The battery invented 120 years before its time

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Edison batteries are all the rage in the prepper community due to much easier maintenance and better durability (charge/discharge cycles nearly infinite.) The drawbacks are mentioned, they are bigger, heavier and require much better ventilation. Had never given thought to the hydrogen production being useful. Just as a PITA requiring better planning for installation.


Lead-acid batteries (conventional car batteries) also produce hydrogen when charging. It’s a known hazard, and ventilation is always necessary. Do Edison batteries produce so much more that they must be treated differently?


Yep. Just get Hydrogen fuel cell =)

Kind of like how they (used to? Do?) flame off natural gas at petrochem plants.

Or used to throw away that pesky “gasoline” when making kerosene.


capture the hydrogen, to power a fuel cell, to … recharge the battery


Nickel iron batteries did find their niche. They’re used on big ships, and in some stationary installations where their specific advantage over lead-acid are worthwhile.


An interesting part of this technology is how it would fit into an integrated clean energy system.

Once you get above a certain percentage of renewable energy in the overall energy mix, the problem of intermittancy becomes a constraint on the system. Solar and Wind energy both have short term and long term peaks and troughs in output, which are presently being compensated for by ramping up and down the more highly dispachable fossil fuel generation.

Having both hydrogen and battery power as an output of this process raises the prospect of using the batteries to smooth out the daily fluctuations in consumption, while allowing the hydrogen production to smooth out the larger, more long term trends. This would cut the cost of having to build the huge amounts of batteries needed for energy storage to deal with annual fluctuations in power output.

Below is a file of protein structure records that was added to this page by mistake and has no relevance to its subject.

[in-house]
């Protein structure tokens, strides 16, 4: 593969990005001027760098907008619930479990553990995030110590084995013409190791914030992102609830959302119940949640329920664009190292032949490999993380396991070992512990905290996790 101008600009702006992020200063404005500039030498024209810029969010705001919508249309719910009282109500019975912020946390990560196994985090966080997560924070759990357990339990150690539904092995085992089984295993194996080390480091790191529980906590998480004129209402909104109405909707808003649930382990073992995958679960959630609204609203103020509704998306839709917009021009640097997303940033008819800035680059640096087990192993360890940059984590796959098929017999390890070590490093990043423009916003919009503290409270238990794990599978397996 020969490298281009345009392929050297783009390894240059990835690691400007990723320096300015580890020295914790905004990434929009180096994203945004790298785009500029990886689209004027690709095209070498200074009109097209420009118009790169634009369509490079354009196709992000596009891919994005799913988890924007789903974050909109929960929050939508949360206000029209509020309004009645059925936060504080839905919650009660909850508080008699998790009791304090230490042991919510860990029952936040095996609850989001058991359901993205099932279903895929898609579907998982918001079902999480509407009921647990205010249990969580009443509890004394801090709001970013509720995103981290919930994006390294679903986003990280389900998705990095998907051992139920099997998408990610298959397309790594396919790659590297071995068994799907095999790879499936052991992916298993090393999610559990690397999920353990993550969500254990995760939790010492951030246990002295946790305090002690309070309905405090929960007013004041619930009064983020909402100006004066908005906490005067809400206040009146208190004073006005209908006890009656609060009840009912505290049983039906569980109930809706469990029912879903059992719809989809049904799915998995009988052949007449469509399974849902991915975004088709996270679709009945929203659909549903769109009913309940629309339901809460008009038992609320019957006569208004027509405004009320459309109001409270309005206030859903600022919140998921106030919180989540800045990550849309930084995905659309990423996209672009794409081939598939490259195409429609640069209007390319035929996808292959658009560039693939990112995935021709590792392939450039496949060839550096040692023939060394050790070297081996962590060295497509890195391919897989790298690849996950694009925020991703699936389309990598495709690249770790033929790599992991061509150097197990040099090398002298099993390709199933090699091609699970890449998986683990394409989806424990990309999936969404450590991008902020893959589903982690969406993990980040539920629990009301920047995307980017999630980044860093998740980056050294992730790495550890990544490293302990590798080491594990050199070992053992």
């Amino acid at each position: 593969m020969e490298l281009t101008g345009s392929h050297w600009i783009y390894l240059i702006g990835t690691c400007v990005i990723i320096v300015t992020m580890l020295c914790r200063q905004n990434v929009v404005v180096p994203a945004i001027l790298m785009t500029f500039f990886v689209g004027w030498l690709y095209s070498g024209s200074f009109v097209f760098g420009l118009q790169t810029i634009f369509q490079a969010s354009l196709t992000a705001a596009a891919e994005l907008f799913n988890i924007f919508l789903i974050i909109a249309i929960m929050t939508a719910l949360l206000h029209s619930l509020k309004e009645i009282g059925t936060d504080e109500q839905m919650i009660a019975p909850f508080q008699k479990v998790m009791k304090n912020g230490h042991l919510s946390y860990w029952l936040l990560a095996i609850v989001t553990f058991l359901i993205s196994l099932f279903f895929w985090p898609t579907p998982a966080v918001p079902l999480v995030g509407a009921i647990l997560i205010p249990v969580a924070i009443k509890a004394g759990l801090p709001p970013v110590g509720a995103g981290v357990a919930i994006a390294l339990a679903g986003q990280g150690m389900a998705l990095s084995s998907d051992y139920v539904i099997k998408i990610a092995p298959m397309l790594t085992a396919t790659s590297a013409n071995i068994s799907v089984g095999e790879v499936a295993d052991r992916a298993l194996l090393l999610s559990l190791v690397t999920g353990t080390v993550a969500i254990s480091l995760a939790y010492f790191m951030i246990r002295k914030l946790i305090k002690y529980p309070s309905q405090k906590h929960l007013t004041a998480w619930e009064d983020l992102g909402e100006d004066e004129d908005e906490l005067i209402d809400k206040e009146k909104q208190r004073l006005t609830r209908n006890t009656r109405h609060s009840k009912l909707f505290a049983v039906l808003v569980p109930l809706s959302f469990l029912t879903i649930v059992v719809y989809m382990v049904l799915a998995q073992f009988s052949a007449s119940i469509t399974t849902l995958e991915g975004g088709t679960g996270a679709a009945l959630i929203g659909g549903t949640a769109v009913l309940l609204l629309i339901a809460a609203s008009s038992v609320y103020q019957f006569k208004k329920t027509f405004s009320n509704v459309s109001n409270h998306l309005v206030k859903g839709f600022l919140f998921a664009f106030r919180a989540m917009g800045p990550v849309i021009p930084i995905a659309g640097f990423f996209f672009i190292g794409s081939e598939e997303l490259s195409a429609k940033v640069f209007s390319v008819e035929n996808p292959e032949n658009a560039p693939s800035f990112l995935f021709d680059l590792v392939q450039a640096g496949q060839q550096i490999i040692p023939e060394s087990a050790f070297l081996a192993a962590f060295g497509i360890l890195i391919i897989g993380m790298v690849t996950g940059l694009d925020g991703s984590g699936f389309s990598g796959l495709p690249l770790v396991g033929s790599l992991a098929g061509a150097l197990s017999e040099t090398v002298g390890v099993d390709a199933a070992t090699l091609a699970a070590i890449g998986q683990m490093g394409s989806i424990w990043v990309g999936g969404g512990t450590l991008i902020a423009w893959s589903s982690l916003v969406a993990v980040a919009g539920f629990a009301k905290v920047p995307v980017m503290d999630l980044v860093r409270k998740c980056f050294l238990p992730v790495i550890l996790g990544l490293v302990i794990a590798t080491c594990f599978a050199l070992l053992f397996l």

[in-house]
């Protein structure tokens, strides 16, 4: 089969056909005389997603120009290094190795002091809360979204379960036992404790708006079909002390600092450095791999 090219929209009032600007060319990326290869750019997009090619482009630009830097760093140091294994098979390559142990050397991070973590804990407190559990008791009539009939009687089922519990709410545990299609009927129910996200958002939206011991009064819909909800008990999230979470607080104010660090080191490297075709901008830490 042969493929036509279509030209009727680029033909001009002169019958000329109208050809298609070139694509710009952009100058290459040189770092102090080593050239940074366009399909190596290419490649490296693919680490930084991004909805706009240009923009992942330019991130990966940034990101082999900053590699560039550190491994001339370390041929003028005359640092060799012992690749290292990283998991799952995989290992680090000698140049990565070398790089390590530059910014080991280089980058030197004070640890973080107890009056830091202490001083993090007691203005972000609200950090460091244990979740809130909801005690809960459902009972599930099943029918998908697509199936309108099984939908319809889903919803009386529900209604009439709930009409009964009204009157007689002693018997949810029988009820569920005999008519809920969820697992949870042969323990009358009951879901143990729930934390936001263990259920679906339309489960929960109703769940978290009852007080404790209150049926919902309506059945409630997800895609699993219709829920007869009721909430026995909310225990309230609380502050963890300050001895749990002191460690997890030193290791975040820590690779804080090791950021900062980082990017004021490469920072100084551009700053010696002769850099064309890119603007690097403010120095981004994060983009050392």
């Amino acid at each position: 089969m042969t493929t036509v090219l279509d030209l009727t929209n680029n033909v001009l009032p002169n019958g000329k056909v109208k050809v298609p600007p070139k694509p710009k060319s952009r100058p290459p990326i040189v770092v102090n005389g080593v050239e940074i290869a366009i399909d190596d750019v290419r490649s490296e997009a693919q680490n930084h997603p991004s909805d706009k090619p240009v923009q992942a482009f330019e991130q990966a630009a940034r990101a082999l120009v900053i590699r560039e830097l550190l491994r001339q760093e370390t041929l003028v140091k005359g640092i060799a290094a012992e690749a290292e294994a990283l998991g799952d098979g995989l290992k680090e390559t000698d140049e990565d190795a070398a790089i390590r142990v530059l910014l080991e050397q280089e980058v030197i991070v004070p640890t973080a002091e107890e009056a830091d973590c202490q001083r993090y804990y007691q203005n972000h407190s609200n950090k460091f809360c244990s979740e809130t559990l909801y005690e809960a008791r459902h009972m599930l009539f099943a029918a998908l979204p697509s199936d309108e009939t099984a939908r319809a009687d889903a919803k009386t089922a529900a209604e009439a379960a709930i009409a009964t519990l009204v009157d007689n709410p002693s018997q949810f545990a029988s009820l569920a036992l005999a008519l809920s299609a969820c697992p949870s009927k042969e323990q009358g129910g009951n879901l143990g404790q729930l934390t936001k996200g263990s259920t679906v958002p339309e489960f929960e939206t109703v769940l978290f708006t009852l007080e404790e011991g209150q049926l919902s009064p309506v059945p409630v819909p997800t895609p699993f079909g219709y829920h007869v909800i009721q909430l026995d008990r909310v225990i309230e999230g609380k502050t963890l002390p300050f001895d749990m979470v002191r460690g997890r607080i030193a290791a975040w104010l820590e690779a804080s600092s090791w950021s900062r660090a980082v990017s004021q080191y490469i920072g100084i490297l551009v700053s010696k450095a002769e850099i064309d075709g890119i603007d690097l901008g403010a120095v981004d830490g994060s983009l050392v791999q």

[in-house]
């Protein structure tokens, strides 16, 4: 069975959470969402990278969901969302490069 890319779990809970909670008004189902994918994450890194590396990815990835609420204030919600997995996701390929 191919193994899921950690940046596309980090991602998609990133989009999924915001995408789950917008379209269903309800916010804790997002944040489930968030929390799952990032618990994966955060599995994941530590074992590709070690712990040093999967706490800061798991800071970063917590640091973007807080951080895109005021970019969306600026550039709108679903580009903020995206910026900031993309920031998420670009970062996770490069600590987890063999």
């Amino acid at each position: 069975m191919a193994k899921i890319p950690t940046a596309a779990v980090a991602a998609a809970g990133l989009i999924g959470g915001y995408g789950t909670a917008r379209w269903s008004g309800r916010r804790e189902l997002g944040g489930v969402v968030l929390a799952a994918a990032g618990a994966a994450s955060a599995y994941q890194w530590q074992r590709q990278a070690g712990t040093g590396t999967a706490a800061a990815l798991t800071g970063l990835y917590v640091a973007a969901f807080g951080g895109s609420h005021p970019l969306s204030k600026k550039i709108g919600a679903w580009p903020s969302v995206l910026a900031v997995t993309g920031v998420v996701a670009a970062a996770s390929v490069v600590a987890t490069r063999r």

Also, these look like they could be useful in the transition to clean power as well. One of the major problems that the next couple of decades will face is building renewable energy systems that work well alongside the phase-out of fossil fuels, as well as being a coherent system after the transition is complete. In places with a natural gas grid, this seems like it would be a way to utilise that grid to accept hydrogen/methane mixes on the way to going fully renewable. Link the battery to the grid, and it can be adding hydrogen to the gas grid when there is an excess of renewable power, and thermal stations can burn the progressively cleaner gas when there is a shortfall of renewables. This also allows disused gas wells to be used as longer-term hydrogen storage.


One of the biggest advantages to the nickel iron batteries is that they never ware out. Every other consumer battery losses capacity over time but not NiFe. There is a fellow out in Virginia specifically producing NiFe + solar cell + DC led lights for extremely rural/impoverished people. Normally NGOs give people lead acid batteries and an inverter. The inverter dramatically cuts into efficiency and the battery wares out after 3 years. The family chucks the battery into the back yard where the lead leaches into the soil.

His plan was to get his NiFe into west Africa where people spend horrendous amounts of their personal money to buy kerosene to create light at night. Couldn’t get any NGOs interested so him and his family/community have been installing them on the Navajo (Dine’) and Hopi reservations their technical documentation can be found here:


The problem is that it’s difficult to produce hydrogen.

Huh? Hydrogen is exceptionally easy to produce through electrolysis of water. All you need is a container of water, add any one of a variety of common salts to increase the conductivity of the water, a pair of electrodes, and a DC power supply. You’ll also produce oxygen. Needless to say, there’s a fire and explosion hazard, so don’t do this uness you know what you’re doing.

In March 2012, Professor Elizabeth Stone of Stony Brook University, an expert on Iraqi archaeology, returning from the first archaeological expedition in Iraq after 20 years, stated that she does not know a single archaeologist who believed that these were batteries

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